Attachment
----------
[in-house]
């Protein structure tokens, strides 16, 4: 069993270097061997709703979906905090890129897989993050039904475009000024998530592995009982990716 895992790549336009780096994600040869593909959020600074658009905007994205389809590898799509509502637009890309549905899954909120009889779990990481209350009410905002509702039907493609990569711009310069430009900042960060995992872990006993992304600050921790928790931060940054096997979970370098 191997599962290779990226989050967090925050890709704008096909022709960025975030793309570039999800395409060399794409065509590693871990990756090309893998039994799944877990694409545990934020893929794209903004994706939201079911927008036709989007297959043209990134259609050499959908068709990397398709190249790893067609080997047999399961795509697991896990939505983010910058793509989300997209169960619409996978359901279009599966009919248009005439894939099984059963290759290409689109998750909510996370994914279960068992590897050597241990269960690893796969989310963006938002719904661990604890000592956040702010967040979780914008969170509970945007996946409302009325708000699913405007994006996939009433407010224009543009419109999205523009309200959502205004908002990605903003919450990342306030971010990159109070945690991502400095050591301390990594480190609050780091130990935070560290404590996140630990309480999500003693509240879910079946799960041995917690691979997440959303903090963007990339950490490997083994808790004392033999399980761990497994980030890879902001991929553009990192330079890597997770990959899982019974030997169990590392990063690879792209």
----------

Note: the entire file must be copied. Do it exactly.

[in-house]
């Protein structure tokens, strides 16, 4: 069993270097061997709703979906905090890129897989993050039904475009000024998530592995009982990716 895992790549336009780096994600040869593909959020600074658009905007994205389809590898799509509502637009890309549905899954909120009889779990990481209350009410905002509702039907493609990569711009310069430009900042960060995992872990006993992304600050921790928790931060940054096997979970370098 191997599962290779990226989050967090925050890709704008096909022709960025975030793309570039999800395409060399794409065509590693871990990756090309893998039994799944877990694409545990934020893929794209903004994706939201079911927008036709989007297959043209990134259609050499959908068709990397398709190249790893067609080997047999399961795509697991896990939505983010910058793509989300997209169960619409996978359901279009599966009919248009005439894939099984059963290759290409689109998750909510996370994914279960068992590897050597241990269960690893796969989310963006938002719904661990604890000592956040702010967040979780914008969170509970945007996946409302009325708000699913405007994006996939009433407010224009543009419109999205523009309200959502205004908002990605903003919450990342306030971010990159109070945690991502400095050591301390990594480190609050780091130990935070560290404590996140630990309480999500003693509240879910079946799960041995917690691979997440959303903090963007990339950490490997083994808790004392033999399980761990497994980030890879902001991929553009990192330079890597997770990959899982019974030997169990590392990063690879792209």